Since the allowable amount for the transparent toner, is 35.4% in Equation (3), the mask pattern shown in (9) in FIG. 6 is selected as the mask pattern having a print area ratio of not more than 35.4%. Similarly, the mask pattern shown in (26) in FIG. 6 is selected if the allowable amount is 100% or more, and the mask pattern shown in (1) in FIG. 6 is selected if the allowable amount is 0% or less. Applying the mask pattern shown in (1) in FIG. 6 when the area having an allowable amount of 0% or less occupies a larger percentage of the image completely misses the information added by the transparent toner. In such a case, the position of the pixel to be printed is made variable if the allowable amount is 0% or less whereas one pixel is printed in the area including 5×5 pixels if the allowable amount is 4% or less. Specifically, a pixel having a minimum amount of toner of the four colors C, M, Y, and K in the window including the 5×5 pixels is selected and the print position is set to the selected pixel. The above process of changing the position where the transparent toner is printed, for the area having an allowable amount of 0% or less, may be always effective or may become automatically effective if areas of a number that is greater than a predetermined threshold, having an allowable amount of 0%, continuously appear. The mask pattern selected in the above manner is supplied from the mask pattern generator 109 to the mask processor 111. The transparent toner image signal generated by the transparent-toner image generator 106 is delayed by a time corresponding to five lines in the line delay unit 110 in order to wait for completion of the processing of the window including 5×5 pixels in the total-amount-of-toner calculator 107, the transparent-toner print-area-ratio calculator 108, and the mask pattern generator 109. The transparent toner image signal delayed in the line delay unit 110 is mixed with the mask pattern supplied from the mask pattern generator 109 in the mask processor 111 for every window and the mixed image signal is finally supplied to the image forming unit 112.

Specifically, the transparent toner image signal generated by the transparent-toner image generator 106 is output as a digital signal having a value “1” for the pixel in which the transparent toner is printed and is output as a digital signal having a value “0” for the pixel in which the transparent toner is not printed. The mask pattern supplied from the mask pattern generator 109 is output as a digital signal having the value “1” for the pixel that is turned on and is output as a digital signal having the value “0” for the pixel that is turned off. Performing AND operation for every pixel in the mask processor 111 can generate a transparent-toner-image print signal having a value “0” or “1”, to be finally supplied to the image forming unit 112.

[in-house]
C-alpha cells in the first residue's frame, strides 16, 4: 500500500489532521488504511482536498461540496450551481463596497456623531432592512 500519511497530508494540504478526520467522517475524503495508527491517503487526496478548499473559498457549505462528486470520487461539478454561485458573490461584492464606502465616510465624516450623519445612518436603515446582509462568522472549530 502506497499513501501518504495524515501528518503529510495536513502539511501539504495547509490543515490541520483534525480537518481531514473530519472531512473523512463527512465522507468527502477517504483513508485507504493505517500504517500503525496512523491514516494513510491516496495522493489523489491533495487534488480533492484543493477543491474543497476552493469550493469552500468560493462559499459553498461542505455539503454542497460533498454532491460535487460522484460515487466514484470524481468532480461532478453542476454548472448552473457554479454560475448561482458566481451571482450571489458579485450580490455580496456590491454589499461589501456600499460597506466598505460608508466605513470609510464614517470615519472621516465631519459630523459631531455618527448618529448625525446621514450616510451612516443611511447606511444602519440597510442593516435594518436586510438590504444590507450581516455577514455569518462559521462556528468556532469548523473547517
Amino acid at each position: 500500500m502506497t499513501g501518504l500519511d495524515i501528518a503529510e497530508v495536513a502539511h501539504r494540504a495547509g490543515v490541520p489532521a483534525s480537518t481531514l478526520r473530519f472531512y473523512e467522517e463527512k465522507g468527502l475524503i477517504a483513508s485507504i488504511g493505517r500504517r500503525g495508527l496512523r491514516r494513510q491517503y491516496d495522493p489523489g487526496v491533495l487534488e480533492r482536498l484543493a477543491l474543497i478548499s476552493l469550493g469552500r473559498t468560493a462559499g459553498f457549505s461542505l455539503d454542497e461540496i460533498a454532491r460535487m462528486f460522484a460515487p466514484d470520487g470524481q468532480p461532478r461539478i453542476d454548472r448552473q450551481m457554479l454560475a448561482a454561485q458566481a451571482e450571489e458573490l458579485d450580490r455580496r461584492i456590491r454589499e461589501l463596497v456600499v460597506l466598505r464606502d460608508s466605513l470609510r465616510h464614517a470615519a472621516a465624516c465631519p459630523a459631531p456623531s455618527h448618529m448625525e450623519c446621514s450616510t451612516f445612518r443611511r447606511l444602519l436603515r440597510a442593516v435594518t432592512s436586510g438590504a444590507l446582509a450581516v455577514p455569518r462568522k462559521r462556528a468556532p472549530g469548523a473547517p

The image forming unit 112 performs image formation in accordance with the digital signal having a value “0” or “1”, supplied from the mask processor 111, so that the transparent toner is printed out at a maximum density (a maximum amount of toner) for every pixel.

As described above, according to the first exemplary embodiment of the present invention, it is possible to store the amount of toner of the four colors C, M, Y, and K and to control the amount of toner per unit area when the toner of the four colors C, M, Y, and K and the transparent toner are used.

Second Exemplary Embodiment

A second exemplary embodiment of the present invention will be described. The same reference. numerals are used in the second exemplary embodiment to identify appropriately the same components shown in the first exemplary embodiment. A detailed description of such components is omitted herein.

The transparent toner is superimposed on the document that is-scanned by the scanner and is copied in the first exemplary embodiment. In contrast, according to the second exemplary embodiment, the transparent toner is superimposed on an electronic document that is printed from an information processing apparatus, such as a PC, via a printer driver.

A bitmap image supplied from a raster image processor (RIP), which expands electronic information described in a page description language etc. into a raster image, is input into the image data input device 101 in FIG. 1.

The transparent toner pattern may be input and set on an operation screen of the printer driver in the computer. Specifically, the transparent toner pattern may be set in the printer driver of the PC 1008 connected to the image forming apparatus 1000 via a network, such as a LAN. In such a case, the user interface shown in FIG. 3 is displayed as a setup screen of the printer driver and necessary settings are specified in the PC 1008.